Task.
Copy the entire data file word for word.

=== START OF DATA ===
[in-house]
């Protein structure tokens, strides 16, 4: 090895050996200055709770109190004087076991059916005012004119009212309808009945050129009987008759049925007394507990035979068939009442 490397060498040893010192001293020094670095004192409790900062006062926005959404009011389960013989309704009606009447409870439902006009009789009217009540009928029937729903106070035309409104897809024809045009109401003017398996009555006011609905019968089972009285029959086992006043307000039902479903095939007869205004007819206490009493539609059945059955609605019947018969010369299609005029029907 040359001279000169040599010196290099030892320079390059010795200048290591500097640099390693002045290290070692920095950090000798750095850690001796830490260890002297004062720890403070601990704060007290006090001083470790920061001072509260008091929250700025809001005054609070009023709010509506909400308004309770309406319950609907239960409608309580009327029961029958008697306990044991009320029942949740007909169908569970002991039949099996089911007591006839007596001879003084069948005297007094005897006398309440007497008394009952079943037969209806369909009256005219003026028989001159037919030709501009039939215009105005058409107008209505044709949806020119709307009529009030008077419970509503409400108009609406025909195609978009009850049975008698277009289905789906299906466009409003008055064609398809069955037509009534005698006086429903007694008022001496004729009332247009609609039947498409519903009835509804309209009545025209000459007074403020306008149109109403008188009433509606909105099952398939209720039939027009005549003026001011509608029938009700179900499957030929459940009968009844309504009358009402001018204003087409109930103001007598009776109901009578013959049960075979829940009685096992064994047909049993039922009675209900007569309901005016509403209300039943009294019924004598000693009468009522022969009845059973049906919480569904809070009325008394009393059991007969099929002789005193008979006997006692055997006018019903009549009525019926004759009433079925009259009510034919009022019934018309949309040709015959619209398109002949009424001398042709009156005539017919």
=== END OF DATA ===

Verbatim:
[in-house]
């Protein structure tokens, strides 16, 4: 090895050996200055709770109190004087076991059916005012004119009212309808009945050129009987008759049925007394507990035979068939009442 490397060498040893010192001293020094670095004192409790900062006062926005959404009011389960013989309704009606009447409870439902006009009789009217009540009928029937729903106070035309409104897809024809045009109401003017398996009555006011609905019968089972009285029959086992006043307000039902479903095939007869205004007819206490009493539609059945059955609605019947018969010369299609005029029907 040359001279000169040599010196290099030892320079390059010795200048290591500097640099390693002045290290070692920095950090000798750095850690001796830490260890002297004062720890403070601990704060007290006090001083470790920061001072509260008091929250700025809001005054609070009023709010509506909400308004309770309406319950609907239960409608309580009327029961029958008697306990044991009320029942949740007909169908569970002991039949099996089911007591006839007596001879003084069948005297007094005897006398309440007497008394009952079943037969209806369909009256005219003026028989001159037919030709501009039939215009105005058409107008209505044709949806020119709307009529009030008077419970509503409400108009609406025909195609978009009850049975008698277009289905789906299906466009409003008055064609398809069955037509009534005698006086429903007694008022001496004729009332247009609609039947498409519903009835509804309209009545025209000459007074403020306008149109109403008188009433509606909105099952398939209720039939027009005549003026001011509608029938009700179900499957030929459940009968009844309504009358009402001018204003087409109930103001007598009776109901009578013959049960075979829940009685096992064994047909049993039922009675209900007569309901005016509403209300039943009294019924004598000693009468009522022969009845059973049906919480569904809070009325008394009393059991007969099929002789005193008979006997006692055997006018019903009549009525019926004759009433079925009259009510034919009022019934018309949309040709015959619209398109002949009424001398042709009156005539017919």